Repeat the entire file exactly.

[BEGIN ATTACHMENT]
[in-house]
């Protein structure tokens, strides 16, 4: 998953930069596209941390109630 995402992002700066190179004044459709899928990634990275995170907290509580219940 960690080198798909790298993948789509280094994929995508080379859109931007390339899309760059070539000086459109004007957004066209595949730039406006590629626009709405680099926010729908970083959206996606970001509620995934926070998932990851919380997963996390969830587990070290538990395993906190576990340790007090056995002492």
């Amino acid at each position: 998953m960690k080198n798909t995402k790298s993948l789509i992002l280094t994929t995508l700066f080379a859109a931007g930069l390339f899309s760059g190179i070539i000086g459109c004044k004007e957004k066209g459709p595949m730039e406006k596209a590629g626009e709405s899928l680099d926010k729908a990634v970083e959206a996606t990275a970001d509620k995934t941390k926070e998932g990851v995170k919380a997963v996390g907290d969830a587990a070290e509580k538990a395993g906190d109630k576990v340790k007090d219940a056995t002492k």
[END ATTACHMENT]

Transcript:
[in-house]
């Protein structure tokens, strides 16, 4: 998953930069596209941390109630 995402992002700066190179004044459709899928990634990275995170907290509580219940 960690080198798909790298993948789509280094994929995508080379859109931007390339899309760059070539000086459109004007957004066209595949730039406006590629626009709405680099926010729908970083959206996606970001509620995934926070998932990851919380997963996390969830587990070290538990395993906190576990340790007090056995002492």
């Amino acid at each position: 998953m960690k080198n798909t995402k790298s993948l789509i992002l280094t994929t995508l700066f080379a859109a931007g930069l390339f899309s760059g190179i070539i000086g459109c004044k004007e957004k066209g459709p595949m730039e406006k596209a590629g626009e709405s899928l680099d926010k729908a990634v970083e959206a996606t990275a970001d509620k995934t941390k926070e998932g990851v995170k919380a997963v996390g907290d969830a587990a070290e509580k538990a395993g906190d109630k576990v340790k007090d219940a056995t002492k």